Manufacturing a lathe-cut rubber seal and using an adhesive to bond it to a metal insert is current practice.

Manufacturing a lathe-cut rubber seal and using an adhesive to bond it to a metal insert is current practice.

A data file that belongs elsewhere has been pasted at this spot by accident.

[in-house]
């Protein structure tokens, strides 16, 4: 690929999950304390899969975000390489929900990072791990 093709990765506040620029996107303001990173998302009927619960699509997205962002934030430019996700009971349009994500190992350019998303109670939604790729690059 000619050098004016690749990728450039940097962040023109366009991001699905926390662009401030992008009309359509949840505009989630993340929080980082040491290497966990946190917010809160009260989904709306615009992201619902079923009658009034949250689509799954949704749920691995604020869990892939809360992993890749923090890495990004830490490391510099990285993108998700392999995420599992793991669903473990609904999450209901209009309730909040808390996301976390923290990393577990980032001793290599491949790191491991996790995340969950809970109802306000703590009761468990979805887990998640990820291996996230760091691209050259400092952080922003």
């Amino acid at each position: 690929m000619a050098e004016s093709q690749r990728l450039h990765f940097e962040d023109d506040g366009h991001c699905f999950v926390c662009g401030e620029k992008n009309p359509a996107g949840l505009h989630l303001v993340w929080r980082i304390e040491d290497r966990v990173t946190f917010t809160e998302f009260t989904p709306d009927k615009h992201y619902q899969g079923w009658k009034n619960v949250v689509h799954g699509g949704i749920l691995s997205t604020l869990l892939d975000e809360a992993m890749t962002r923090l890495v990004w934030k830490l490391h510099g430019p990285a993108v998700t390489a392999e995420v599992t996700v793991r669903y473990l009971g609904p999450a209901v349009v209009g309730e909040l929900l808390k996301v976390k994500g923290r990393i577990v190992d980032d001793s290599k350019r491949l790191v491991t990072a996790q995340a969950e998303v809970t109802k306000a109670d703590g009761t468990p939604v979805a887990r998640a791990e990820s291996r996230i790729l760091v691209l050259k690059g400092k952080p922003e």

But pressure can dislodge or destroy assembled seals. A rubber-to-metal bonded part might prevent this — if you can get a good rubber to metal bond. At The Ashtabula Rubber Co., Ashtabula, Ohio (ashtabularubber.com), engineers have refined the process in which rubber is joined to the metal (or other substrate) when the rubber component is actually molded. Cross-linking within the rubber and between the rubber and adhesive occur simultaneously, creating bonds stronger than the tensile strength of the rubber. This means the rubber will break before the bond, and that the bond will withstand extreme temperatures and chemicals better than those created by adhesives applied after molding. during molding reduces the number of secondary operations and the number of parts needed. It also prevents assembly errors such as incorrect orientation.